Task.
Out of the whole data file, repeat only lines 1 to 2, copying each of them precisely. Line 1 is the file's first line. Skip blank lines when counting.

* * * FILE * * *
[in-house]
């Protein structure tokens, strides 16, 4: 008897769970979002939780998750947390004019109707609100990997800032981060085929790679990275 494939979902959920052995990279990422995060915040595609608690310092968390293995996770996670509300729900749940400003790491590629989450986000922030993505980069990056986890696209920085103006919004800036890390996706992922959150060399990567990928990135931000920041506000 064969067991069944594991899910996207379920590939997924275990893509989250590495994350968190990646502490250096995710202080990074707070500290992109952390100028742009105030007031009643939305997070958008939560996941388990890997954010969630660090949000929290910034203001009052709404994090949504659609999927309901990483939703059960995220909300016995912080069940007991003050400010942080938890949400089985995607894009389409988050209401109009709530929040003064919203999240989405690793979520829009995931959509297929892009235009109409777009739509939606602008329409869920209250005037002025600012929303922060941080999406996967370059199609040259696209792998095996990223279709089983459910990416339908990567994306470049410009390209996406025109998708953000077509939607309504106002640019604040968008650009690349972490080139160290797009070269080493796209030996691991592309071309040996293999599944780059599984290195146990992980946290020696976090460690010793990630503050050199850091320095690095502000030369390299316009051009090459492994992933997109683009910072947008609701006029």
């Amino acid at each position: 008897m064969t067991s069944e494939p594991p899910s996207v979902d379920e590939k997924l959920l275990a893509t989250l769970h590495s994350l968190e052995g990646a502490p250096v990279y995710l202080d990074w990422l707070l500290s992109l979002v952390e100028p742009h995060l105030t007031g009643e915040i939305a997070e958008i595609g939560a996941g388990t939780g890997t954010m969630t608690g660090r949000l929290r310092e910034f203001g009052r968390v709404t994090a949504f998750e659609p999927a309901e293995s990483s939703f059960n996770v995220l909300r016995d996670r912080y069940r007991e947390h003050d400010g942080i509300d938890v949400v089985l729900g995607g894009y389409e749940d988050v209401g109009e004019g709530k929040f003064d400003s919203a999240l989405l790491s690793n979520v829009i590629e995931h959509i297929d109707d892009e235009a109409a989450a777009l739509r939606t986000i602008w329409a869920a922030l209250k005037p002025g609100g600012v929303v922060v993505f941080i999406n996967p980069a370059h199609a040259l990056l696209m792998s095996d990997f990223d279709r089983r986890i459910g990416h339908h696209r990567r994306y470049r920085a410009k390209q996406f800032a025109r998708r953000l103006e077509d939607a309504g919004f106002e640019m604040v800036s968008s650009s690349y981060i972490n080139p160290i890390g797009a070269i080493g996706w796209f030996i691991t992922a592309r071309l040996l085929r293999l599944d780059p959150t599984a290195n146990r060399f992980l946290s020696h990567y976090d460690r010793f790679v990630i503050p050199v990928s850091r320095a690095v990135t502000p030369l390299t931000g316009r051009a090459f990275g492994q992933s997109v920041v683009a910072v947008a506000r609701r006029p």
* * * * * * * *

[in-house]
């Protein structure tokens, strides 16, 4: 008897769970979002939780998750947390004019109707609100990997800032981060085929790679990275 494939979902959920052995990279990422995060915040595609608690310092968390293995996770996670509300729900749940400003790491590629989450986000922030993505980069990056986890696209920085103006919004800036890390996706992922959150060399990567990928990135931000920041506000 064969067991069944594991899910996207379920590939997924275990893509989250590495994350968190990646502490250096995710202080990074707070500290992109952390100028742009105030007031009643939305997070958008939560996941388990890997954010969630660090949000929290910034203001009052709404994090949504659609999927309901990483939703059960995220909300016995912080069940007991003050400010942080938890949400089985995607894009389409988050209401109009709530929040003064919203999240989405690793979520829009995931959509297929892009235009109409777009739509939606602008329409869920209250005037002025600012929303922060941080999406996967370059199609040259696209792998095996990223279709089983459910990416339908990567994306470049410009390209996406025109998708953000077509939607309504106002640019604040968008650009690349972490080139160290797009070269080493796209030996691991592309071309040996293999599944780059599984290195146990992980946290020696976090460690010793990630503050050199850091320095690095502000030369390299316009051009090459492994992933997109683009910072947008609701006029």